SOLT and UK Theater Join Live Entertainment Industry Leaders in Open Letter to Government

Leaders from the music, theater and events industries have come together to urgently appeal to the government to maintain the 5% VAT rate on ticket sales, put in place to help the government. industry under siege last year. The appeal was made in a letter to Chancellor Rishi Sunak, ahead of the March budget, and was signed by heads of leading associations representing thousands of companies in the industry.

To support these leading industries, the government reduced the VAT rate on ticket sales from 20% to 5%. The move was widely hailed at the time as it was hoped it would help revitalize businesses devastated by the pandemic, but industries are yet to benefit as they have been almost completely shut down since last March. If the government increases VAT now, it will have been unnecessary policy and will withdraw millions of pounds of support just when it is needed most.

Greg Parmley, CEO of LIVE (Live music Industry, Venues & Entertainment), said: “The live music industry supports hundreds of thousands of skilled jobs across the UK and brings in billions of pounds. British economy. This policy was put in place to support our industry in these desperate times, but currently we are still closed. Reverse this policy before you can start selling
the tickets would be perverse again and cripple our recovery.

Julian Bird, Managing Director of SOLT and UK Theater, said:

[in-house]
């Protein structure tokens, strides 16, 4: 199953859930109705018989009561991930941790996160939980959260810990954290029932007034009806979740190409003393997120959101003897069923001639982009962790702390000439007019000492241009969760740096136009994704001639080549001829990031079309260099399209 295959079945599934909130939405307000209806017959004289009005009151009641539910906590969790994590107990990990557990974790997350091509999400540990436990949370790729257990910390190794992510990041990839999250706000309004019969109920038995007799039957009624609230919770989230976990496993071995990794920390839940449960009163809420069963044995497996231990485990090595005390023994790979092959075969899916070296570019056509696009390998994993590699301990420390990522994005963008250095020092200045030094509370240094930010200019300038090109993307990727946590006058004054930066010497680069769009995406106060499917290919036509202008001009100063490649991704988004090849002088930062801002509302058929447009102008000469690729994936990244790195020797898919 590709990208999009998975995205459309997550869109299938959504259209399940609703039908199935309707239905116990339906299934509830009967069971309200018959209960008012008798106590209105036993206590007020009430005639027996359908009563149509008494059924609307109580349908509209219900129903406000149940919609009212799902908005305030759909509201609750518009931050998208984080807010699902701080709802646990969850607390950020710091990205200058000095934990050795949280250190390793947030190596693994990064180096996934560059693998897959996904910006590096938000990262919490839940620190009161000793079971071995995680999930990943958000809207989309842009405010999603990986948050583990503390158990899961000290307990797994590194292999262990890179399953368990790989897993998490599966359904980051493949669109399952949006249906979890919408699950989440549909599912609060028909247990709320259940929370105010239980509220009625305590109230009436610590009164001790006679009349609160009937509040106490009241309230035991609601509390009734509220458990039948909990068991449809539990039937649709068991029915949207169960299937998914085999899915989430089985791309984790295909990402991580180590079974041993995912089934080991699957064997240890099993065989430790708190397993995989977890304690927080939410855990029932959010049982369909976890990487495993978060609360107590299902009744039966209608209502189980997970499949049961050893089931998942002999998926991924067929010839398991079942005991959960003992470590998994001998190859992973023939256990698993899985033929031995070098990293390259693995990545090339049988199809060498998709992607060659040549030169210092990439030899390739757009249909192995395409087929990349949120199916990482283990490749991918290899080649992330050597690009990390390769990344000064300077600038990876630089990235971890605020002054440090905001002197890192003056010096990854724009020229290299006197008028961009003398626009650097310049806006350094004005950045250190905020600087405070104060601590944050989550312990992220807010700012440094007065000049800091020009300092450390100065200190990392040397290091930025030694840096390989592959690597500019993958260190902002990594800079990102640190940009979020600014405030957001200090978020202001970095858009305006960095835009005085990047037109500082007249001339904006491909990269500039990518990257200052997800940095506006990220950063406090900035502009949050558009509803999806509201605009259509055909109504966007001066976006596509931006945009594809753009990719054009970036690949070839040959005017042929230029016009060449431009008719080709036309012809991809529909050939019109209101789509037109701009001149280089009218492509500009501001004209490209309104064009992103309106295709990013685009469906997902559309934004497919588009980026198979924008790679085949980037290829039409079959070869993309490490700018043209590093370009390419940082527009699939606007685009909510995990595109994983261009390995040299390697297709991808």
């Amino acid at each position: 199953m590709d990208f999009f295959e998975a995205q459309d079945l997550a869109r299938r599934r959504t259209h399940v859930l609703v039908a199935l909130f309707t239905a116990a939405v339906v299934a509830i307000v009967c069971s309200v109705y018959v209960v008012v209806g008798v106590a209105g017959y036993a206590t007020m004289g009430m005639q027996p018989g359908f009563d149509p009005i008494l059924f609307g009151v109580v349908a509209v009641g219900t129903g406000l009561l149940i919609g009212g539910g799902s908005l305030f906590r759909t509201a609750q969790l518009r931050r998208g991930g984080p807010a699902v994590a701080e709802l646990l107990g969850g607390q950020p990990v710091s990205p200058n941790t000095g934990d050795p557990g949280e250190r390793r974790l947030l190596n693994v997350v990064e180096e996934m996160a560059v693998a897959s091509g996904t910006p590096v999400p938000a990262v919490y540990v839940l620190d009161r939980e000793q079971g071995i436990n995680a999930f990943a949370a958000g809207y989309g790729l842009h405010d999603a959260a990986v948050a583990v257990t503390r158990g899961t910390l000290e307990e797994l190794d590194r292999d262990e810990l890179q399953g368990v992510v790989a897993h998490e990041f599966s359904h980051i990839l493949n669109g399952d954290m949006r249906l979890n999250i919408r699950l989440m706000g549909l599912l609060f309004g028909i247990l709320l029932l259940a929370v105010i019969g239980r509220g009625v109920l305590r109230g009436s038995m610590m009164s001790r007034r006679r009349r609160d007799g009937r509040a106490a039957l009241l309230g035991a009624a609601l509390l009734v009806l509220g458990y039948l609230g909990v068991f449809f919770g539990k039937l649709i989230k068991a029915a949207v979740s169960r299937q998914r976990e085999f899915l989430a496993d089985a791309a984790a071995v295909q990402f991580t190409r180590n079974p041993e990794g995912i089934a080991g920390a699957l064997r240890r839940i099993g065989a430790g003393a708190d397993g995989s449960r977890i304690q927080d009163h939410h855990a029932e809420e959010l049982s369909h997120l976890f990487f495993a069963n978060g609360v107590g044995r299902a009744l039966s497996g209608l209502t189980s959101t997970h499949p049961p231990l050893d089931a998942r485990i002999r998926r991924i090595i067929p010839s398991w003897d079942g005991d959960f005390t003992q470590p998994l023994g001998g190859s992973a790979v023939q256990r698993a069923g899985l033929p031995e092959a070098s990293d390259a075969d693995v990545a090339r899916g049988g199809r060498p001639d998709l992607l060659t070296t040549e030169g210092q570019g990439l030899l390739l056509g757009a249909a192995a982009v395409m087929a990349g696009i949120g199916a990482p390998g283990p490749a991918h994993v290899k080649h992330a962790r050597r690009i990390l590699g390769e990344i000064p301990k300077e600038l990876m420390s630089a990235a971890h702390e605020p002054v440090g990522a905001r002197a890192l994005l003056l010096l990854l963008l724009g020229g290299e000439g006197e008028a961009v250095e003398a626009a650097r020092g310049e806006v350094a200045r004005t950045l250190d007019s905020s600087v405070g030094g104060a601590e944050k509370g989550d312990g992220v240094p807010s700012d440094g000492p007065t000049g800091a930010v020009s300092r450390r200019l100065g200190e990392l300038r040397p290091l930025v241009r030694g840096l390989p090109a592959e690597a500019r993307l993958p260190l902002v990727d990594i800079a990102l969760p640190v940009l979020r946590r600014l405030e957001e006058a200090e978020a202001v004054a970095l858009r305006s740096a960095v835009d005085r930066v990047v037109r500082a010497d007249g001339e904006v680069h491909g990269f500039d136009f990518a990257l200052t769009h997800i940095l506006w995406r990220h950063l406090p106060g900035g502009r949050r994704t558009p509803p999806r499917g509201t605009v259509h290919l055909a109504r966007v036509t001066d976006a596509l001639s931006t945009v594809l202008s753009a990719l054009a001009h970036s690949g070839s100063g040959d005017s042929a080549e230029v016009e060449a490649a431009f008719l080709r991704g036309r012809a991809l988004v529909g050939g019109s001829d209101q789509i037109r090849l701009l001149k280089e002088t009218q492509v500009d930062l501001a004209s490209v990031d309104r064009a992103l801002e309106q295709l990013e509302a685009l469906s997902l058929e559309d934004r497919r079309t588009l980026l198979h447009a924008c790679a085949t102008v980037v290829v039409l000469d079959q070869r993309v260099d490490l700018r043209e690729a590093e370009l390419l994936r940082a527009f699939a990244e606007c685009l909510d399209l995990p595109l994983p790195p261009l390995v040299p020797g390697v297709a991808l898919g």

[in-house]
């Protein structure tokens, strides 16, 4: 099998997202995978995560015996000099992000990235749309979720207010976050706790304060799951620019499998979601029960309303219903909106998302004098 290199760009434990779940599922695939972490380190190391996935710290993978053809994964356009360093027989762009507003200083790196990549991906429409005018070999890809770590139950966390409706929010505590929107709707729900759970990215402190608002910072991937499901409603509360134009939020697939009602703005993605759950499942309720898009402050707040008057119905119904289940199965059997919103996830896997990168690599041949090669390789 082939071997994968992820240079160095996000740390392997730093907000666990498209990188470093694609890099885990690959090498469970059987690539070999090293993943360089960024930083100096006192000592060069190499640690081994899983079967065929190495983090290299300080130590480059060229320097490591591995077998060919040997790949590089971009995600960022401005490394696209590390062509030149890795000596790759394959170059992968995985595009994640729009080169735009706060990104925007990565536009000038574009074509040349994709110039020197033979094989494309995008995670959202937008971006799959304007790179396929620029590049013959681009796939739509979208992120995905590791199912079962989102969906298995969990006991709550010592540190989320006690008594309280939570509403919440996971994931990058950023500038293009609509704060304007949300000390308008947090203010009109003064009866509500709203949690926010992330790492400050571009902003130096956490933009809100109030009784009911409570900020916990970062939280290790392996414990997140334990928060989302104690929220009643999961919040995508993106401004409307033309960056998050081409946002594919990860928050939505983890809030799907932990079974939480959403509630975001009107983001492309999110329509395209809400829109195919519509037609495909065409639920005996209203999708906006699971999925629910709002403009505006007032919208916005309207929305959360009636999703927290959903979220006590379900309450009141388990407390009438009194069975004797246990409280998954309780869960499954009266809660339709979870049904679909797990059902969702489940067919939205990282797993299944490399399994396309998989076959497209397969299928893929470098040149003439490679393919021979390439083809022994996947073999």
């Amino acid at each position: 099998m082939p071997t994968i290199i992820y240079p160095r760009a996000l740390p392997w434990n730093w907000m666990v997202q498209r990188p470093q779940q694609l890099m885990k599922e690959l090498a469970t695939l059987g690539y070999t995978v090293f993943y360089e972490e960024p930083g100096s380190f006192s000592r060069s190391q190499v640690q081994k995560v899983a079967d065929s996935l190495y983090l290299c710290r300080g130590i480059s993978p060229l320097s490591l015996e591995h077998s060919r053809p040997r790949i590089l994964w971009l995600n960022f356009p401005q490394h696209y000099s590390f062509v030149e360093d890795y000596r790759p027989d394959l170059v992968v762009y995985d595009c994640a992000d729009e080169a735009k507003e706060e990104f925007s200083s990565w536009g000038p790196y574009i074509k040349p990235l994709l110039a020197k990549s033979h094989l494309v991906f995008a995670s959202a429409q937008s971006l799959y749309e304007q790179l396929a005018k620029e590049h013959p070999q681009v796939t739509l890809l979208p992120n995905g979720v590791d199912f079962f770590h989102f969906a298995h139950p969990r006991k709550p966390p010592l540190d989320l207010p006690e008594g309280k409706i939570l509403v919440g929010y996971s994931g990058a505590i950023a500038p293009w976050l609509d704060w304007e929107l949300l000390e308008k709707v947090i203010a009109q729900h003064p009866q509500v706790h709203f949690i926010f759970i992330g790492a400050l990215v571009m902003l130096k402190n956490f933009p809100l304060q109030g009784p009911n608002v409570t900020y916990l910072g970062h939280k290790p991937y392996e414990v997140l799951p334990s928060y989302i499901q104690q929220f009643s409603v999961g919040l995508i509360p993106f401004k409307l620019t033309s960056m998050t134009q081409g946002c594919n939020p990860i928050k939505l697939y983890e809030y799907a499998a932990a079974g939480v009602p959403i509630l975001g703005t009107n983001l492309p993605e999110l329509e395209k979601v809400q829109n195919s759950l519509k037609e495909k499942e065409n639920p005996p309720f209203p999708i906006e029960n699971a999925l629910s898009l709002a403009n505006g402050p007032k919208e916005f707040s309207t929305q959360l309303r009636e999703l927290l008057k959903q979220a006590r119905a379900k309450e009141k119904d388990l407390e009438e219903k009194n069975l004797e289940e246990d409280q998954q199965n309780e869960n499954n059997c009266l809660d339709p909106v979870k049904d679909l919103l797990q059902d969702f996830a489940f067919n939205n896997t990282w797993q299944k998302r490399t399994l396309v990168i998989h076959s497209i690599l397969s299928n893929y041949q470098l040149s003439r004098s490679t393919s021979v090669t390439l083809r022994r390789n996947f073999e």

“The theater industry, alongside others in the performing arts and live events industry, was first shut down last March and will almost certainly be one of the last to come out. With a typical annual audience of over $ 34million, generating around £ 1billion for the Treasury each year, UK theaters are a huge contributor to the economic and cultural life of this country and will be key to local recovery. It is vital that the government helps ensure the survival of the industry by pursuing reduced VAT rates.

The select committee of the Department of Digital, Culture, Media and Sports recommended a three-year extension of the 5% VAT policy in its report “Impacts of COVID-19 on DCMS sectors” in July of l ‘last year.

Julian Knight, MP, chairman of the Digital, Culture, Media and Sports Committee said: “Now withdrawing the reduced VAT rate for ticket sales would be shortsighted. The DCMS committee recommended in its July 2020 report that the 5% VAT rate be maintained for three years. As live events still cannot work, this is needed more than ever. I fully support LIVE’s campaign. Now is the time to extend our support to our vibrant creative sector, which could be the cornerstone of our economic recovery from this crisis. “

Lucy Noble, President of the National Arenas Association, said: “The entire industry has been brought to its knees by the pandemic. Raising VAT on tickets by 400% right now could be the last nail in the coffin for many in the music industry. And precisely when people urgently need the joy of music in their lives.

Before the outbreak of the pandemic, the UK’s creative industries were growing five times that of the economy at large, generating £ 11.25 billion in GVA each year and supporting over 600,000 jobs. Without urgent and targeted government intervention, the businesses, producers, performers and infrastructure that support this industry’s complex ecosystem will not be able to recover once the pandemic is over.